The Fed will use the inflation headline narrative to drive some monetary policy tightening (that is, the tightening of policy that has been far, far, far too accommodative) – and will do so until credit markets force them to stop, which I believe will be sooner than people think.

PAS: Any specific economic advice for Americans in the present situation?

Ignore the media.  Save, invest, work, and grow. 


David L. Bahnsen on Stimulus Bills, Covid Lockdowns, and Interest Rates

David L. Bahnsen is Senior Fellow of Economics and Finance for the Center for Cultural Leadership and Founder, Managing Partner, and Chief Investment Officer of The Bahnsen Group, a bi-coastal private wealth management firm managing over $2.8 billion in client assets. Here he addresses a few front-burner socioeconomic issues.

CCL: After the recent third stimulus bill, a handful of Democrats is pushing for yet another bill, which includes “recurring direct payments.” How are the latest stimulus packages likely to affect the economy?

DLB: Each of the three COVID spending bills carries its own unique issues.  By far the latest is the most problematic, if for no other reason that it is the least-COVID related.  Any bill that provides any sustained incentive to stay out of the work force is highly problematic. Transitory, emergency relief is one thing; structural incentives to not work do irreparable damage to the economy, and the soul.

CCL: There seems to be a growing conflict over states eager to reopen their economy, and the President and global health officials warning against a swift reopening. Who’s right, and why?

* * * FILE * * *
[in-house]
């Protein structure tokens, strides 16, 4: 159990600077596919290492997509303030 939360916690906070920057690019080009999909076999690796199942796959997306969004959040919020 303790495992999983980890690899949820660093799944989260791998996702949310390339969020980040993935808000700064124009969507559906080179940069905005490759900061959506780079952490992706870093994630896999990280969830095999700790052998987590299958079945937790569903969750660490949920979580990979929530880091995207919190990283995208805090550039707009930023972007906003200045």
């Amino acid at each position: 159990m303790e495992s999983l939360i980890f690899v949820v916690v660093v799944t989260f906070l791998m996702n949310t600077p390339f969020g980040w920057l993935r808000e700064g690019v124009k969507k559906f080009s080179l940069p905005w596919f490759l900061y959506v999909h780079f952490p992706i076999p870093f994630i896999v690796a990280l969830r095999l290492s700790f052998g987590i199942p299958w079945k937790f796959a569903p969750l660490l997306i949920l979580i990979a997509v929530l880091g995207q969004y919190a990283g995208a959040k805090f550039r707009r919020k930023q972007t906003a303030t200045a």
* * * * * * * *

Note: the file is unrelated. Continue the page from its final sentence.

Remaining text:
DLB: Free people wanting to make free decisions are right.  All else is just noise.  We know the identifiably COVID-vulnerable segment of the population.  There is a highly asymmetrical relationship now between the health risks of normalcy (slim to none), versus the economic risks of a normalcy (devastating).

CCL: The Fed is warning that it won’t keep interest rates low just so the government can finance its most recent increased debt. If and when the Fed does increase rates, what’s are likely economic results?

DLB: The Fed is saying that — you are correct.  13 years of post-financial crisis policy and 30 years of Japanese monetary policy leads me to, shall we say, question their commitment to such.  I believe the central bank will formulate monetary policy around the reality of federal debt, and I believe all of their policy rationalizations point to such.  At some point a higher Fed funds rate would help normalize activity in capital markets, help minimize distortions, and re-price assets to rational levels.  But I don’t believe the Fed can or will do any such thing, anytime soon.